*Restaurant is now closed*
Okay, let's get this out of the way first. I was invited, along with other food bloggers and writers for a tasting at Irashai tonight. Yes, this could potentially pose a problem in terms of bias. That's why up until now, I haven't actually accepted any invites for tastings. To tell you the truth, I accepted this time because I really like Japanese Tapas. I know, I sold my soul. Kim Ho who writes I'm Only Here for the Food will give me heck. I totally respect his belief that his blog posts are on his terms, so there would be no biases or tainting of the views expressed. Well, I'm seeing him on Saturday, hopefully I can convince him otherwise (it'll be tough!). So I am going to do my best to give an honest opinion about Irashai. However, anything I say should be taken with a grain of salt because it is in a controlled manner and environment.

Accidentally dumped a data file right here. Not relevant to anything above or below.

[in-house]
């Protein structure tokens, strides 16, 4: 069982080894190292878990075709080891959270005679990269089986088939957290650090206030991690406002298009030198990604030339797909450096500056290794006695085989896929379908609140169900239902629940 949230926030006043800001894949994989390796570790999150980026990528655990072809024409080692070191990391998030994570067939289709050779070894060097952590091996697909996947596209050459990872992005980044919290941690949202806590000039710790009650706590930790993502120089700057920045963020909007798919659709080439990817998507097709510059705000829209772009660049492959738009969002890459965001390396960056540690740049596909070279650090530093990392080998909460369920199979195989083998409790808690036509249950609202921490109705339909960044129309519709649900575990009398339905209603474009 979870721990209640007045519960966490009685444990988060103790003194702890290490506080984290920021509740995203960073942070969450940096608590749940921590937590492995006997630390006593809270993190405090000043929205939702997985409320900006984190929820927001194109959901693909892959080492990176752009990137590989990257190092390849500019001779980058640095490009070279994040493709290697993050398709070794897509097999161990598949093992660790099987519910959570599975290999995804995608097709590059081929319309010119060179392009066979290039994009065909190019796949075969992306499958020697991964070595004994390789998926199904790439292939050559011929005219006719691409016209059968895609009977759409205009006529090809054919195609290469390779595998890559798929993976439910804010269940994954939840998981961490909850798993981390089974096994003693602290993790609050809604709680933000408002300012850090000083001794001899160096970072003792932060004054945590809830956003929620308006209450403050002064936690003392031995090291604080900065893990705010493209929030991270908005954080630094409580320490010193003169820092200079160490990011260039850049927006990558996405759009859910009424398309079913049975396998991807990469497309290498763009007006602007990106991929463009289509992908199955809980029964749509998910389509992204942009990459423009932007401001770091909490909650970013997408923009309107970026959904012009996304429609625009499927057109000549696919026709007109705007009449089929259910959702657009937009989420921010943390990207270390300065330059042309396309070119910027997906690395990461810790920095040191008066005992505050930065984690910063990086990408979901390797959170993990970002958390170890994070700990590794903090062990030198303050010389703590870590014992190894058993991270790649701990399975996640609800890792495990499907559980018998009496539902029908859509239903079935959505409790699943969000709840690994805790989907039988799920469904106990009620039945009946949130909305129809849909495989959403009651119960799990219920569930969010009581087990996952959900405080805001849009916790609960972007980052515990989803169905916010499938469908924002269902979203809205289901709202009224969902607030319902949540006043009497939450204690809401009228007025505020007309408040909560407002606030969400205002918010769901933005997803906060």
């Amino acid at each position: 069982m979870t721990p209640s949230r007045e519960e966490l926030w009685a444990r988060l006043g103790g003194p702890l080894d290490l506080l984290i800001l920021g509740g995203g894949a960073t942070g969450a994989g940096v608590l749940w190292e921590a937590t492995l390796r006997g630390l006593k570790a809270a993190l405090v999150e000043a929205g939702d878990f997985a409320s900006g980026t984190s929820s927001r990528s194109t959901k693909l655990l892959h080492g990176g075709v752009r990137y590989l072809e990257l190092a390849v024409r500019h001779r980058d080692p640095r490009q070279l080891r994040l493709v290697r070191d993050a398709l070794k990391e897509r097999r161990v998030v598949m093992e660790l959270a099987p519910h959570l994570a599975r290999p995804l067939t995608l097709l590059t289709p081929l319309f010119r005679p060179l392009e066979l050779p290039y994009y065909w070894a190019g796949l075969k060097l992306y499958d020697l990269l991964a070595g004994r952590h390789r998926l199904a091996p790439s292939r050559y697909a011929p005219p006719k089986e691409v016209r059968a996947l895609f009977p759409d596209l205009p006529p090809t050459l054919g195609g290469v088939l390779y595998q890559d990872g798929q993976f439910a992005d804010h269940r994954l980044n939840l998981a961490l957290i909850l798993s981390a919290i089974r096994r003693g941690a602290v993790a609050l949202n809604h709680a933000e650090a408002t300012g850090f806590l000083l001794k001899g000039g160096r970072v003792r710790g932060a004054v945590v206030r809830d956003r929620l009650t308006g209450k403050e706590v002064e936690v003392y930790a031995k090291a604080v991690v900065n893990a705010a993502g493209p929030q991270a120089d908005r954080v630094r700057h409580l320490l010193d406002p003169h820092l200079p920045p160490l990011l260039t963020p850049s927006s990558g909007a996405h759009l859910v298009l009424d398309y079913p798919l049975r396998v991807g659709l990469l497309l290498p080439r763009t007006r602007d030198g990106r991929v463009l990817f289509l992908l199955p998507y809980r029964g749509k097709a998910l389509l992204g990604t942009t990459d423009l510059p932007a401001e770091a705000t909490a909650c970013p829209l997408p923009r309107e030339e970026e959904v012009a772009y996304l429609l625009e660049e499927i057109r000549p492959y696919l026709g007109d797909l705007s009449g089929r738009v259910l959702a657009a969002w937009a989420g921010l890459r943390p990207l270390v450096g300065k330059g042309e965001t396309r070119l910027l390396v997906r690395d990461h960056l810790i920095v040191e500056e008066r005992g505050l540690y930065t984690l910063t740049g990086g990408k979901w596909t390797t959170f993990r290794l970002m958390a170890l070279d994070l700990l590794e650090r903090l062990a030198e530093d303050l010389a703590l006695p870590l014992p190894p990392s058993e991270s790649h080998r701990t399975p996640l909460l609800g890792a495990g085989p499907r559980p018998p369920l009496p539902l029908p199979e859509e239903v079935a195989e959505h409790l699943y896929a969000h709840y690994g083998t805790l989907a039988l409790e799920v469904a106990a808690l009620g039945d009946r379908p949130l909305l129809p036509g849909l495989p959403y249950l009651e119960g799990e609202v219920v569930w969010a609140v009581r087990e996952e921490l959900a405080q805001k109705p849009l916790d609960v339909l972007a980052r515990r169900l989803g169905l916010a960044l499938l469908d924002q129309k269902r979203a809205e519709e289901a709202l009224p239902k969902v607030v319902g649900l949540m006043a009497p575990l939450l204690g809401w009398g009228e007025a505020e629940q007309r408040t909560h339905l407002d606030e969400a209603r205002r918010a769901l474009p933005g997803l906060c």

Our host Danielle made arrangements for bloggers and writers to attend a tasting at lunch or dinner. I was only able to make it out for dinner. Rebecca (Miss604), John, Joyce (Foodie Adventures in Vancouver) Heather from BlackBook and Dan & Ed (Eat, Snap, Repeat) were also present at the tasting. We started off with Grilled Asparagus with a creamy butter egg sauce. The asparagus was cooked perfectly; tender exterior with a firm interior. The sauce benefited from lemon juice and fresh cracked pepper. Consequently, there was a good balance of salt, pepper, sweet and tart. Up next was the Beef Tataki which was accompanied by ponzu and ponzu jelly. The beef was of very high quality, practically melting in my mouth. There was just the right amount of ponzu to lightly flavour the dish. We were then presented with a plate full of sliced Red Snapper. This was served with a side of ponzu where we could add the hot red radish and/or wasabi. The red snapper was buttery smooth and I only needed a little of the ponzu, so it wouldn't mask the sweetness of the fish.